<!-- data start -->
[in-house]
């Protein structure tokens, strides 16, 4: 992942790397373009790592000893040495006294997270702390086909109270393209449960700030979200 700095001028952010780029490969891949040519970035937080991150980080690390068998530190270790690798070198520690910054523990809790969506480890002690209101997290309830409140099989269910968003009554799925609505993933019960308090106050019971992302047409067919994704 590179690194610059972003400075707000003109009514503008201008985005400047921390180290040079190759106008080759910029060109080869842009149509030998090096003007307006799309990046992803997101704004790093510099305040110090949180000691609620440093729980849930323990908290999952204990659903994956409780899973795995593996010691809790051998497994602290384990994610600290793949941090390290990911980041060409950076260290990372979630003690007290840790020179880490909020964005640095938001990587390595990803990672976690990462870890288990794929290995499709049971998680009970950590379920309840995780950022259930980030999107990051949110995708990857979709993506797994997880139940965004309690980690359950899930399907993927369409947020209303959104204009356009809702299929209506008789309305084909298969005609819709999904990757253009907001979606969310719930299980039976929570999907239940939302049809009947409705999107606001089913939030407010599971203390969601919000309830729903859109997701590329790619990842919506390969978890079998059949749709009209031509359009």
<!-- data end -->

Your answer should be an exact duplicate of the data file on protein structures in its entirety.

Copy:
[in-house]
């Protein structure tokens, strides 16, 4: 992942790397373009790592000893040495006294997270702390086909109270393209449960700030979200 700095001028952010780029490969891949040519970035937080991150980080690390068998530190270790690798070198520690910054523990809790969506480890002690209101997290309830409140099989269910968003009554799925609505993933019960308090106050019971992302047409067919994704 590179690194610059972003400075707000003109009514503008201008985005400047921390180290040079190759106008080759910029060109080869842009149509030998090096003007307006799309990046992803997101704004790093510099305040110090949180000691609620440093729980849930323990908290999952204990659903994956409780899973795995593996010691809790051998497994602290384990994610600290793949941090390290990911980041060409950076260290990372979630003690007290840790020179880490909020964005640095938001990587390595990803990672976690990462870890288990794929290995499709049971998680009970950590379920309840995780950022259930980030999107990051949110995708990857979709993506797994997880139940965004309690980690359950899930399907993927369409947020209303959104204009356009809702299929209506008789309305084909298969005609819709999904990757253009907001979606969310719930299980039976929570999907239940939302049809009947409705999107606001089913939030407010599971203390969601919000309830729903859109997701590329790619990842919506390969978890079998059949749709009209031509359009």